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Sound Fishy?: New Study Shows Couples Who Eat Seafood Get Pregnant Faster

August 26, 2018
Katie Visco

While it sounds dubious, a new study has demonstrated that 92 percent of couples who ate seafood more than twice a week achieved pregnancy within a year. This is a high rate of conception, especially compared to the 79 percent of couples who conceived in a year and ate seafood less frequently. However, There are many other factors that could have contributed to the supposed correlation between seafood and pregnancy, however.

Keep reading to find out:

  • Why seafood could be linked to pregnancy
  • Other factors affecting higher pregnancy rates
  • Precautions to take when incorporating seafood into your diet
  • What this means for you

Fishing for Nutrients

Omega-3 fatty acids have been shown to be beneficial for pregnancy and the health of the baby after birth. Some of the proven benefits of these fatty acids include improving immune health and maintaining prostaglandin levels. Having consistent hormone levels is important for overall health, but also particularly important for pregnancy.

Omega-3 fatty acids contribute a lot, but they are not synthesized by the body and therefore need to be obtained from external sources. The most potent sources of omega-3 fatty acids, apart from supplements, are from the sea. Fish are a rich good source of omega-3 fatty acids, which may explain why couples who eat more seafood have more success conceiving.

Other studies have proven that omega-3 fatty acids contribute to sperm health. The fish-derived nutrient apparently helps with antioxidant activity and helps with motility. In fact, omega-3 fatty acids are sometimes suggested for men struggling with infertility.

In addition to helping with sperm health, omega-3 fatty acids help with egg health too, leading to a higher chance of pregnancy overall. This might be why couples who both consume seafood have a higher chance of pregnancy. The overall health benefits from regular consumption, combined with specific effects on fertility, could contribute to the findings from the study.

Looking Beyond the Surface

While the nutrients from seafood are important for health and fertility, other unrelated factors there are other factors that might have affected the results of the study. For example, couples who eat seafood regularly may have healthier more healthy diets in general, leading to higher fertility and conception.

Another unrelated factor is that couples who both eat seafood might be having more meals together, meaning they spend more time together and therefore have sex more often. An increased frequency of sex could positively contribute to the chance of conception.

In addition to the physiological effects of eating seafood, the behavioral aspects associated with eating meals together and seeking out healthier foods like fish affect the chance of pregnancy.

Before You Go on a Fish Frenzy…

Fish and its nutrients may seem promising for people looking to get pregnant, but there are some precautions to take before diving into a fish-filled diet. Although there are many benefits to eating seafood, seafood also has the potential to contain many toxicants. This would actually decrease reproductive success, so it is important to consider where you are getting your seafood from.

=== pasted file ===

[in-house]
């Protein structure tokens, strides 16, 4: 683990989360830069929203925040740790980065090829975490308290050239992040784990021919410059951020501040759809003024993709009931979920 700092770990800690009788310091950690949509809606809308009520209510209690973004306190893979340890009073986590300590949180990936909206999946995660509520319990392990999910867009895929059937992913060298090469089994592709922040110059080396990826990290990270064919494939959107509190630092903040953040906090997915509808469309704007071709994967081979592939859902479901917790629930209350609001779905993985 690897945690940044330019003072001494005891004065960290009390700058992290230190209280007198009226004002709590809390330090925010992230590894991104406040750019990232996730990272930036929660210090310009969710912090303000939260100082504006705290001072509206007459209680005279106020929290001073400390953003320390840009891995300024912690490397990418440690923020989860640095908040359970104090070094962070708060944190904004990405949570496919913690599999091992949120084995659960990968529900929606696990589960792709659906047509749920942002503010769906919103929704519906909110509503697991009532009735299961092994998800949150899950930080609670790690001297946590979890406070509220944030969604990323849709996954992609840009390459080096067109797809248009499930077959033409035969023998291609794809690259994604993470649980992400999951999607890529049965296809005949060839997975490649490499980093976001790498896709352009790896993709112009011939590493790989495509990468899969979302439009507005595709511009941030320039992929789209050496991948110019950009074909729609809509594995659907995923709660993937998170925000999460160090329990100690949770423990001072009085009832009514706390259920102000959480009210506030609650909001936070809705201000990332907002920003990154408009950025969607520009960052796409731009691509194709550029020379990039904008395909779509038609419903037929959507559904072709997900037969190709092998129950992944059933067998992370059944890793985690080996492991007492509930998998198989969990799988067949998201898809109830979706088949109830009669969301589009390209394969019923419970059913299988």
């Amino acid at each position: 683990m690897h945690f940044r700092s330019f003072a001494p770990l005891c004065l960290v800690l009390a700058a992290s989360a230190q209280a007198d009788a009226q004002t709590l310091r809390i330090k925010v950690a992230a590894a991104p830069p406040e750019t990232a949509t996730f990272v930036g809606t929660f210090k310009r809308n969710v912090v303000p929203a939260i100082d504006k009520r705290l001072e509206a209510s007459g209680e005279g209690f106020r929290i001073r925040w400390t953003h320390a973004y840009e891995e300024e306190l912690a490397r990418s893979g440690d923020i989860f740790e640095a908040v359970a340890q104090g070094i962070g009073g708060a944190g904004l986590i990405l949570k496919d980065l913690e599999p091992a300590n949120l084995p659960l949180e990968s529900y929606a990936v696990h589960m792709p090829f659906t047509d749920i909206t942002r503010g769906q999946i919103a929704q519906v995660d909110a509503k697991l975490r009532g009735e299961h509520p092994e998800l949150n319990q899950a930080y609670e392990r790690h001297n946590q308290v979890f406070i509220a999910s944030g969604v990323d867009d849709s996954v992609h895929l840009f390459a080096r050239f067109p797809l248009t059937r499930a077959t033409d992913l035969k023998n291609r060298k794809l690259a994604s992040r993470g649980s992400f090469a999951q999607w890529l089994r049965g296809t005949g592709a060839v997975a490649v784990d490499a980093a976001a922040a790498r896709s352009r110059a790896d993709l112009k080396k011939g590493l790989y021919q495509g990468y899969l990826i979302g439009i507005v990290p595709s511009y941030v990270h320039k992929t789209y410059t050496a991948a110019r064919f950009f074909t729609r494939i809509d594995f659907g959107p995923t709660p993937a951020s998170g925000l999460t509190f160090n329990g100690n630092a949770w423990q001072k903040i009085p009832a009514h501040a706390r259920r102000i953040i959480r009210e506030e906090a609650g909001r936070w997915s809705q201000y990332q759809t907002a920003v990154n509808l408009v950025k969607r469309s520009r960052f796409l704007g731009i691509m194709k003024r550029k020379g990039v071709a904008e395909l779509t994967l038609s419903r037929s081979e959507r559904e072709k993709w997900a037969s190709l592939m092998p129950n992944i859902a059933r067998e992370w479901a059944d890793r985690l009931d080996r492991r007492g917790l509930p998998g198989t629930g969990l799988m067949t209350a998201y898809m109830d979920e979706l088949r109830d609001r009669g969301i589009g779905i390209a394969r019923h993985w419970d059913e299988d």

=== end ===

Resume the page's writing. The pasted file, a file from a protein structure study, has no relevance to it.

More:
Not all seafood is harmful, but low-quality or larger fish have a higher chance of containing toxins.

High-risk forms of seafood are:

  • Any raw seafood
  • Shark
  • Swordfish
  • Marlin

Raw seafood has a higher chance of containing tapeworms, bacteria, and viruses, which are all harmful to people whether or not they are trying to get pregnant. Exposure to mercury is the biggest concern for people who are trying to get pregnant or are already pregnant, and larger fish like shark or swordfish contain high levels of mercury.

Before incorporating more fish into your diet, make sure you do your research to ensure you do not expose yourself to harmful substances.

Reeling Seafood Into Your Diet

So what kind of seafood is okay to eat? The rule of thumb is, anything that is cooked tends to be okay.

If you are cooking your own fish, make sure you cut into it before eating to make sure it is fully cooked. Using a food thermometer is another effective way to make sure your seafood is cooked completely through. An ideal temperature for cooking is at least 63 degrees Celsius.

Oily fish is the best source of omega-3 fatty acids, but it also has a high chance of containing pollutants, so limiting consumption to twice a week would be ideal.

Some examples of oily fish are:

  • Salmon
  • Trout
  • Eel
  • Tuna

Canned tuna that is sold on shelves tends to be processed and therefore safe to eat. Even then, tuna consumption should be limited to four medium-sized cans a week.

Non-oily, cooked fish that can be consumed in larger quantities include cod, haddock, and flounder. If you are a fan of sushi, make sure the raw fish you are consuming has at least been frozen first to kill off parasites. Most premade supermarket sushi meets tends to meet this requirement.

Smoked, pickled, and salted seafood all have been processed enough so that most bacteria should have been killed off. You can never be too careful, so always double check your seafood and ask about its processing to ensure you are not exposing yourself to toxins.

Omega-3 fatty acids hold significant a lot of potential, and seafood is a great source of the nutrient. If you do not enjoy seafood, look into oils and tablets instead. Everything is good in moderation, so look into dosage and do your research before incorporating omega-3 fatty acids into your diet.

While many factors could have affected the outcome of the study, the most important finding is that diet plays a big role in health and therefore fertility.

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